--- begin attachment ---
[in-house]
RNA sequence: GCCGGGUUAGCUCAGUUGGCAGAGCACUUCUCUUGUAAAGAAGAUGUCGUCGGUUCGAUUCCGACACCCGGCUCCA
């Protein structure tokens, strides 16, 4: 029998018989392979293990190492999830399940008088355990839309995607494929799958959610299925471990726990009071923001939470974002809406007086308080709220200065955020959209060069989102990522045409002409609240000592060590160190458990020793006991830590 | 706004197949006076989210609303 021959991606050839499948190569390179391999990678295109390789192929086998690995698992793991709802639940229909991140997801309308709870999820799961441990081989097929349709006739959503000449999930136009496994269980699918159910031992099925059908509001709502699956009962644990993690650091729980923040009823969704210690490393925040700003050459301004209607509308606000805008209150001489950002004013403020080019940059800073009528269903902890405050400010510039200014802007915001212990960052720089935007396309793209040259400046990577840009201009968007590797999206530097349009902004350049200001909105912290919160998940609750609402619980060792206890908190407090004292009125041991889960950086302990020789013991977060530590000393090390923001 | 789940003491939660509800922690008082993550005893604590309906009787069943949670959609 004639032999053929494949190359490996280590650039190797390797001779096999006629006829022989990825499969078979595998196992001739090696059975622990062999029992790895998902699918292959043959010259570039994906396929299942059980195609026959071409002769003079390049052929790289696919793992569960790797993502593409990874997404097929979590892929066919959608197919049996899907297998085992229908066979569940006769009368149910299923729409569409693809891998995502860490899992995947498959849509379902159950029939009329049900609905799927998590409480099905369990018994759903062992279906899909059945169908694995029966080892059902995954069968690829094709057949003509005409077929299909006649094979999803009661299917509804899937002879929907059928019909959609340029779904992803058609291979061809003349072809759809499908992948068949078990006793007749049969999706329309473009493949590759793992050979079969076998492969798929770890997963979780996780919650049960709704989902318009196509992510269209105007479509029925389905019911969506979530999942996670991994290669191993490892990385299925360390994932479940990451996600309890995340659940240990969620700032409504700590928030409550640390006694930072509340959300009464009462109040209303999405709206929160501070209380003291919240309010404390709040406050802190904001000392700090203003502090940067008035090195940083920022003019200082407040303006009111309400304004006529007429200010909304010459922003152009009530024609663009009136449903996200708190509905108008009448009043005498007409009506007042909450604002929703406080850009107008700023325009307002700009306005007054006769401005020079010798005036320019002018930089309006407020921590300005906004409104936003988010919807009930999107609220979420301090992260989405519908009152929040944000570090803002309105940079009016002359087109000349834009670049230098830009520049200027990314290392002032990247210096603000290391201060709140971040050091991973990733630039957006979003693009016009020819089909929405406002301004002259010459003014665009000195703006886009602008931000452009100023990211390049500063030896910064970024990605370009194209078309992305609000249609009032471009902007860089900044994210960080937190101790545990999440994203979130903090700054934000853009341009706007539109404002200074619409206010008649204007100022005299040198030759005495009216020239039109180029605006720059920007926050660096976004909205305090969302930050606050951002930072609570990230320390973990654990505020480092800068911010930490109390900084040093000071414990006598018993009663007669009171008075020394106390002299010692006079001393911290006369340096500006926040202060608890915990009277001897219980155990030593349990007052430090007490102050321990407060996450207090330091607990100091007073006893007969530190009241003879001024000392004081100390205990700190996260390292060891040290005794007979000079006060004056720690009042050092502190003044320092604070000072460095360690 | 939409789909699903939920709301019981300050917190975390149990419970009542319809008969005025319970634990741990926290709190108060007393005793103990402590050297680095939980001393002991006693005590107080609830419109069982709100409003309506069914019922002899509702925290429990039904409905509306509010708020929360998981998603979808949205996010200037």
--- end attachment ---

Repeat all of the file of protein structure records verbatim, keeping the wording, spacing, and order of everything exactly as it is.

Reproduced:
[in-house]
RNA sequence: GCCGGGUUAGCUCAGUUGGCAGAGCACUUCUCUUGUAAAGAAGAUGUCGUCGGUUCGAUUCCGACACCCGGCUCCA
């Protein structure tokens, strides 16, 4: 029998018989392979293990190492999830399940008088355990839309995607494929799958959610299925471990726990009071923001939470974002809406007086308080709220200065955020959209060069989102990522045409002409609240000592060590160190458990020793006991830590 | 706004197949006076989210609303 021959991606050839499948190569390179391999990678295109390789192929086998690995698992793991709802639940229909991140997801309308709870999820799961441990081989097929349709006739959503000449999930136009496994269980699918159910031992099925059908509001709502699956009962644990993690650091729980923040009823969704210690490393925040700003050459301004209607509308606000805008209150001489950002004013403020080019940059800073009528269903902890405050400010510039200014802007915001212990960052720089935007396309793209040259400046990577840009201009968007590797999206530097349009902004350049200001909105912290919160998940609750609402619980060792206890908190407090004292009125041991889960950086302990020789013991977060530590000393090390923001 | 789940003491939660509800922690008082993550005893604590309906009787069943949670959609 004639032999053929494949190359490996280590650039190797390797001779096999006629006829022989990825499969078979595998196992001739090696059975622990062999029992790895998902699918292959043959010259570039994906396929299942059980195609026959071409002769003079390049052929790289696919793992569960790797993502593409990874997404097929979590892929066919959608197919049996899907297998085992229908066979569940006769009368149910299923729409569409693809891998995502860490899992995947498959849509379902159950029939009329049900609905799927998590409480099905369990018994759903062992279906899909059945169908694995029966080892059902995954069968690829094709057949003509005409077929299909006649094979999803009661299917509804899937002879929907059928019909959609340029779904992803058609291979061809003349072809759809499908992948068949078990006793007749049969999706329309473009493949590759793992050979079969076998492969798929770890997963979780996780919650049960709704989902318009196509992510269209105007479509029925389905019911969506979530999942996670991994290669191993490892990385299925360390994932479940990451996600309890995340659940240990969620700032409504700590928030409550640390006694930072509340959300009464009462109040209303999405709206929160501070209380003291919240309010404390709040406050802190904001000392700090203003502090940067008035090195940083920022003019200082407040303006009111309400304004006529007429200010909304010459922003152009009530024609663009009136449903996200708190509905108008009448009043005498007409009506007042909450604002929703406080850009107008700023325009307002700009306005007054006769401005020079010798005036320019002018930089309006407020921590300005906004409104936003988010919807009930999107609220979420301090992260989405519908009152929040944000570090803002309105940079009016002359087109000349834009670049230098830009520049200027990314290392002032990247210096603000290391201060709140971040050091991973990733630039957006979003693009016009020819089909929405406002301004002259010459003014665009000195703006886009602008931000452009100023990211390049500063030896910064970024990605370009194209078309992305609000249609009032471009902007860089900044994210960080937190101790545990999440994203979130903090700054934000853009341009706007539109404002200074619409206010008649204007100022005299040198030759005495009216020239039109180029605006720059920007926050660096976004909205305090969302930050606050951002930072609570990230320390973990654990505020480092800068911010930490109390900084040093000071414990006598018993009663007669009171008075020394106390002299010692006079001393911290006369340096500006926040202060608890915990009277001897219980155990030593349990007052430090007490102050321990407060996450207090330091607990100091007073006893007969530190009241003879001024000392004081100390205990700190996260390292060891040290005794007979000079006060004056720690009042050092502190003044320092604070000072460095360690 | 939409789909699903939920709301019981300050917190975390149990419970009542319809008969005025319970634990741990926290709190108060007393005793103990402590050297680095939980001393002991006693005590107080609830419109069982709100409003309506069914019922002899509702925290429990039904409905509306509010708020929360998981998603979808949205996010200037």